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Manulife begins digital journey with China in mind

The insurer’s Hong Kong arm has launched its first digital distribution platform and teamed with fintechs.

William Man, Manulife

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After listening to Manulife’s digital initiatives, DigFin asks William Man, the insurer’s Hong Kong chief information officer and COO, where it’s all headed. With artificial intelligence-based tools, what will global insurers look like in, say, five years’ time?

Man has been in his current role a little over one year. Previously he worked for nearly 10 years in Shanghai, becoming the COO of Manulife-Sinochem Life Insurance. He’s been in China throughout its sudden digital transformation. So naturally that’s how he frames his response.

“In China, large companies have created a complete loop for customer experience. They’re using all manner of OCR, voice recognition, all kinds of biometrics, and putting analytics on the back end.”

This is not just improved processing. It’s reshaping how business gets done.

Redefining CX

For example, it’s now standard for big insurance companies in China to have customers purchase policies via mobiles. Insurance regulation requires companies make a statement confirming they understand what they’re buying.

Traditionally this is a piece of paper signed in the presence of an agent. But when customers purchase policies by phone, they can record a verbal affirmation and send the voice file to the insurer or its agent.

This allows virtual onboarding but it also gives the insurer a record of that person’s voice. Using A.I. tools, they can now almost instantly recognize a customer when that person calls the help center. Instead of a long wait and then explaining who you are, the call center addresses you by name straight away.

“Fast forward a few years, and we’ll have that same seamlessness,” Man said. “That’s the best use of technology to reduce or remove pains” in buying insurance and getting service.

Where to begin

Given the unique circumstances in China – a shoddy traditional sector, a vast population (lots of data to learn from) and a different regulatory framework – how likely is it that Manulife and other global players can match this?

Man says it’s possible, noting that Chinese insurers could move fast because they have less history and younger legacy systems to surmount.

In some ways Manulife is already beginning to use the same tools. It is not following other fashions in fintech, however.

For example, the firm hasn’t explored an “ecosystem” approach by which it would team up with a coterie of giant consumer-facing companies. It prefers to focus on improving customer experience and its own long history and professionalism.

A.I. partnership

But it is now starting to work with third-party software companies, and Man has a small team scouring the planet for innovative fintechs. The company is now close to deployment with an Israeli company that specializes in optical character recognition (OCR) for Chinese characters. (Man declined to name the company.)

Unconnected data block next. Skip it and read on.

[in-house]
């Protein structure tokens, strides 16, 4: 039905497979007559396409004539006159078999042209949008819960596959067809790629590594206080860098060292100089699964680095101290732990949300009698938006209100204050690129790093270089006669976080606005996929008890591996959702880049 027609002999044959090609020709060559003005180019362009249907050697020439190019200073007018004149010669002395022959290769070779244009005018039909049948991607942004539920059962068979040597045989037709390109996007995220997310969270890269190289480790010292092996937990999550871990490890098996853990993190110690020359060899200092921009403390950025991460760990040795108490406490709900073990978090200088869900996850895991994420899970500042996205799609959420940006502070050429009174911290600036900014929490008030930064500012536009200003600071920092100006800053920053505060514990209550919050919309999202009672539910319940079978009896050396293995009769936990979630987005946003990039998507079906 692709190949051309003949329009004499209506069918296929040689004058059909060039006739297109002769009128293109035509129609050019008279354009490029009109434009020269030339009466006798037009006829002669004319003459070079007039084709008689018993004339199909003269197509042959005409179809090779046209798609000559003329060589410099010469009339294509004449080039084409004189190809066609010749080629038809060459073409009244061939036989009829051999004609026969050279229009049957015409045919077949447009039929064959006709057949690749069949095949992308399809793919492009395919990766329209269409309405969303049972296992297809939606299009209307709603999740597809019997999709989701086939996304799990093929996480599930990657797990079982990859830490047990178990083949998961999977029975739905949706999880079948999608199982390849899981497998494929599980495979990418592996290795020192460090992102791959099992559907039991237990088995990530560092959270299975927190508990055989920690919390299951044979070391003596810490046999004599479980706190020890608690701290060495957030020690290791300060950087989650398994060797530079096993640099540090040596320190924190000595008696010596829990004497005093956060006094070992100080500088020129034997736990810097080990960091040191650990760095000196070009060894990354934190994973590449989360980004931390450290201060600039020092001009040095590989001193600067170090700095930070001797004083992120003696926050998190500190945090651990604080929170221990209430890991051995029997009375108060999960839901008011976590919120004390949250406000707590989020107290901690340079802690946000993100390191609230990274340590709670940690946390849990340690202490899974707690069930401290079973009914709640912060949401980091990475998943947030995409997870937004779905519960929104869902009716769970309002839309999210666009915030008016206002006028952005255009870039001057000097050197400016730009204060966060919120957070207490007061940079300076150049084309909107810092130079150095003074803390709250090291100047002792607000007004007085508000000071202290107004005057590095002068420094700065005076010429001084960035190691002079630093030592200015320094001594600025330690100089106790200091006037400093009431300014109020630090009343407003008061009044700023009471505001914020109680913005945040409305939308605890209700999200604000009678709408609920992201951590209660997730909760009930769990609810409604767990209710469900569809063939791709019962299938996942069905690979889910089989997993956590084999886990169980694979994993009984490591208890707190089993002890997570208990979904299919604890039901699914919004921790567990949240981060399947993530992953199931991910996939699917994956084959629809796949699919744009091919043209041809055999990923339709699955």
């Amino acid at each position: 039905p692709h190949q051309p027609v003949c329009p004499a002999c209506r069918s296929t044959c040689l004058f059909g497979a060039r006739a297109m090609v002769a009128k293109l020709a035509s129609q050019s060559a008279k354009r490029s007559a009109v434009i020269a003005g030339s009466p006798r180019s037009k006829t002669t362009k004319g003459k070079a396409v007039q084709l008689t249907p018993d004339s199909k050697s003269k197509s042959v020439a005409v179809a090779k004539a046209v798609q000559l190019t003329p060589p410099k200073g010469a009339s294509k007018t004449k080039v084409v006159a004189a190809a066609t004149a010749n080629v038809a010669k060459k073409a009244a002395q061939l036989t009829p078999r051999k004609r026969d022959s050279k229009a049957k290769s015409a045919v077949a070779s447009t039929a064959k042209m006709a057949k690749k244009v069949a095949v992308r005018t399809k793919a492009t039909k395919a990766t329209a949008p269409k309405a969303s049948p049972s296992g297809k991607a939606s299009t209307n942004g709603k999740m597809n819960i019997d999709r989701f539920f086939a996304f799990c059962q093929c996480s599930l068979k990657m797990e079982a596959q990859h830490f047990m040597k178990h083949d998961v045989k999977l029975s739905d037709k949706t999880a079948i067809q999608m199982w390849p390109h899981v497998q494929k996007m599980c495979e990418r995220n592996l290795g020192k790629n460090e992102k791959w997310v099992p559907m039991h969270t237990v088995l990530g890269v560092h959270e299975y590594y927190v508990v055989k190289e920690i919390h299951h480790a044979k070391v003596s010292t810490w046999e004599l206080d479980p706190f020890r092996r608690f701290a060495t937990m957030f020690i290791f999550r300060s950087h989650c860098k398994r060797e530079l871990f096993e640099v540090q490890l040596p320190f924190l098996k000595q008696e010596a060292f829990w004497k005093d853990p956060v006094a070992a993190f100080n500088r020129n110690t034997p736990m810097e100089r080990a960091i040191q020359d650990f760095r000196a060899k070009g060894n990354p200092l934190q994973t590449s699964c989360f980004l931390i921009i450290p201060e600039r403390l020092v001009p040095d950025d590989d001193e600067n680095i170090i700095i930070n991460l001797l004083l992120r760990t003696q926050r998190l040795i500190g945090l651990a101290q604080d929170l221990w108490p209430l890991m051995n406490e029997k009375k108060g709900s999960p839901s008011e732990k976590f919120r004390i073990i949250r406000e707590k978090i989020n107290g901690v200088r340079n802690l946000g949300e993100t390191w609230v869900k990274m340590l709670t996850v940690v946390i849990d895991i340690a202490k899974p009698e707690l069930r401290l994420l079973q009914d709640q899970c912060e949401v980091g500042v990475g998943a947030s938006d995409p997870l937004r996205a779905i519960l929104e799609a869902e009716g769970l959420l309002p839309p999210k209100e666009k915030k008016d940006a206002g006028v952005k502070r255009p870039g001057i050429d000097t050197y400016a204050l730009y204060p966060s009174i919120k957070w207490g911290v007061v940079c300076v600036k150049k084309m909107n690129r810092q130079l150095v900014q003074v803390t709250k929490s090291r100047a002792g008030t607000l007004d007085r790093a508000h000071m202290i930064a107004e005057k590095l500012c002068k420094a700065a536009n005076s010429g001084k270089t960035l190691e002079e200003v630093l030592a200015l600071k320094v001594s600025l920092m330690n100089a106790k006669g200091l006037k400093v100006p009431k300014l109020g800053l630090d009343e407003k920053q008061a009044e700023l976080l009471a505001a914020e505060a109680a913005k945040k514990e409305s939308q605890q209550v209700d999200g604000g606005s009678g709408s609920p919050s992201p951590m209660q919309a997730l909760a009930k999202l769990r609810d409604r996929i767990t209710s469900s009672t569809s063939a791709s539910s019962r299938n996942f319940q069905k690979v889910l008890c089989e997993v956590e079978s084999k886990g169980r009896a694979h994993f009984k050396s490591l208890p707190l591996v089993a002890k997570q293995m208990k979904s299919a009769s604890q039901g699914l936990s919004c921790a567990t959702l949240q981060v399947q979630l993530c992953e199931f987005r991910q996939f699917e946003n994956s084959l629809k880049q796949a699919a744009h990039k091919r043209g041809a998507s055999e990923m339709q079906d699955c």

OCR is one tool to let computers read and categorize documents, saving the back office lots of time. It’s a big deal in paper-intensive areas such as health insurance.

“If you think doctors’ handwriting is bad in English, you haven’t seen it in Chinese,” Man said.

Discussion of digital strategy began four years ago but began in earnest in early 2018. This has involved three major areas.

Switching engines

First is to find ways to introduce agile development for new products and services. The company will retain its core legacy systems but only as a system of customer record; new transactions are now being served through a new stack, which Man calls “engine two”. A data lake and microservices connect the database – “engine one” – with the application layer.

The idea is not to ever retire the original stack but to slim it down to serve the one function of customer recordkeeping, which is then used for financial and regulatory reporting. This is 25-year old technology but it remains robust for this purpose, Man says.

It is based on “waterfall” project management, in which tasks are sequential, with one step dependent on the previous one to happen. This doesn’t work for product development and anything to do with customer experience, so the “engine two” stack is built around principles of agile DevOps.

Operating shift

Second, Manulife has changed its operating environment from one of product silos to four general threads also built around customer experience: how customers search, find and buy Manulife products; ongoing service; and claims; plus a enterprise-wide capability to process things that cut across all business lines, such as payments or customer communications.

Claims in particular is another area where a lot of efficiencies can be made. Man says about 95% of all claims are in health care, which is another reason why the insurer has made reading health-related documents a priority. Claims is also the area that gets the most customer complaints, but he thinks technology can enable a majority of these to be processed automatically – and that will extend to complex products too.

Digital sales

Third, starting on April 1, it began selling its first end-to-end online products, both for new government-sponsored products (extra pension contributions, and voluntary health-insurance savings).

And on the distribution side, it recently rolled out its online sales platform, called ePOS, intended to support its agents’ sales. Man says this now accounts for 50% to 60% of new business in Hong Kong.

“Adoption will rise and this will eventually become like a mobile office,” Man said, in which agents can help push through online claims. “I’ve seen that happen in China.”

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Manulife begins digital journey with China in mind